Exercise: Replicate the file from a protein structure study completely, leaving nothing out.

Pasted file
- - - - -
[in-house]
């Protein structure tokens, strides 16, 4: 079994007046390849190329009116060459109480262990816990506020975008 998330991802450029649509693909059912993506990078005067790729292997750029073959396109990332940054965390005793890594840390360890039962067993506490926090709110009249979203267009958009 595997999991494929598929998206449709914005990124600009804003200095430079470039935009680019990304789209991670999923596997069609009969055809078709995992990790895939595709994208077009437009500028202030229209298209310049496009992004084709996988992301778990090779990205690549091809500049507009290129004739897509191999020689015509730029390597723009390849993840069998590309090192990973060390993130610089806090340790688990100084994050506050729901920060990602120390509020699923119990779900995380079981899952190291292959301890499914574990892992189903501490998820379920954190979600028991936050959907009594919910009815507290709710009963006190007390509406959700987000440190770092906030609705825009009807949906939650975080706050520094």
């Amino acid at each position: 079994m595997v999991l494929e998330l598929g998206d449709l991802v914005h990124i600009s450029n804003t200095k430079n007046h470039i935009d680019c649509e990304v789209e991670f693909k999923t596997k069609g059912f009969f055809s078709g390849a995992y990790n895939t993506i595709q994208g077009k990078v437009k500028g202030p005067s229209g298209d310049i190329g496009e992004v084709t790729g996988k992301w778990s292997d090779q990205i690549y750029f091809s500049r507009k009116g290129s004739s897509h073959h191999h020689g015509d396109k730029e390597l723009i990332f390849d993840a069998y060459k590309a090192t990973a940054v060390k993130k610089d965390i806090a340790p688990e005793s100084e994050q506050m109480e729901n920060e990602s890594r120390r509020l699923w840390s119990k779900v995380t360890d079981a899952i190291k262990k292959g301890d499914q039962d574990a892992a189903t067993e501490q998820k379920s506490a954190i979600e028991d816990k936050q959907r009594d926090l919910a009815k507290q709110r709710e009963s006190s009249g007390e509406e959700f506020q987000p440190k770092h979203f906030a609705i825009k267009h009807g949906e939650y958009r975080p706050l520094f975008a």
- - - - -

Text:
[in-house]
């Protein structure tokens, strides 16, 4: 079994007046390849190329009116060459109480262990816990506020975008 998330991802450029649509693909059912993506990078005067790729292997750029073959396109990332940054965390005793890594840390360890039962067993506490926090709110009249979203267009958009 595997999991494929598929998206449709914005990124600009804003200095430079470039935009680019990304789209991670999923596997069609009969055809078709995992990790895939595709994208077009437009500028202030229209298209310049496009992004084709996988992301778990090779990205690549091809500049507009290129004739897509191999020689015509730029390597723009390849993840069998590309090192990973060390993130610089806090340790688990100084994050506050729901920060990602120390509020699923119990779900995380079981899952190291292959301890499914574990892992189903501490998820379920954190979600028991936050959907009594919910009815507290709710009963006190007390509406959700987000440190770092906030609705825009009807949906939650975080706050520094």
């Amino acid at each position: 079994m595997v999991l494929e998330l598929g998206d449709l991802v914005h990124i600009s450029n804003t200095k430079n007046h470039i935009d680019c649509e990304v789209e991670f693909k999923t596997k069609g059912f009969f055809s078709g390849a995992y990790n895939t993506i595709q994208g077009k990078v437009k500028g202030p005067s229209g298209d310049i190329g496009e992004v084709t790729g996988k992301w778990s292997d090779q990205i690549y750029f091809s500049r507009k009116g290129s004739s897509h073959h191999h020689g015509d396109k730029e390597l723009i990332f390849d993840a069998y060459k590309a090192t990973a940054v060390k993130k610089d965390i806090a340790p688990e005793s100084e994050q506050m109480e729901n920060e990602s890594r120390r509020l699923w840390s119990k779900v995380t360890d079981a899952i190291k262990k292959g301890d499914q039962d574990a892992a189903t067993e501490q998820k379920s506490a954190i979600e028991d816990k936050q959907r009594d926090l919910a009815k507290q709110r709710e009963s006190s009249g007390e509406e959700f506020q987000p440190k770092h979203f906030a609705i825009k267009h009807g949906e939650y958009r975080p706050l520094f975008a």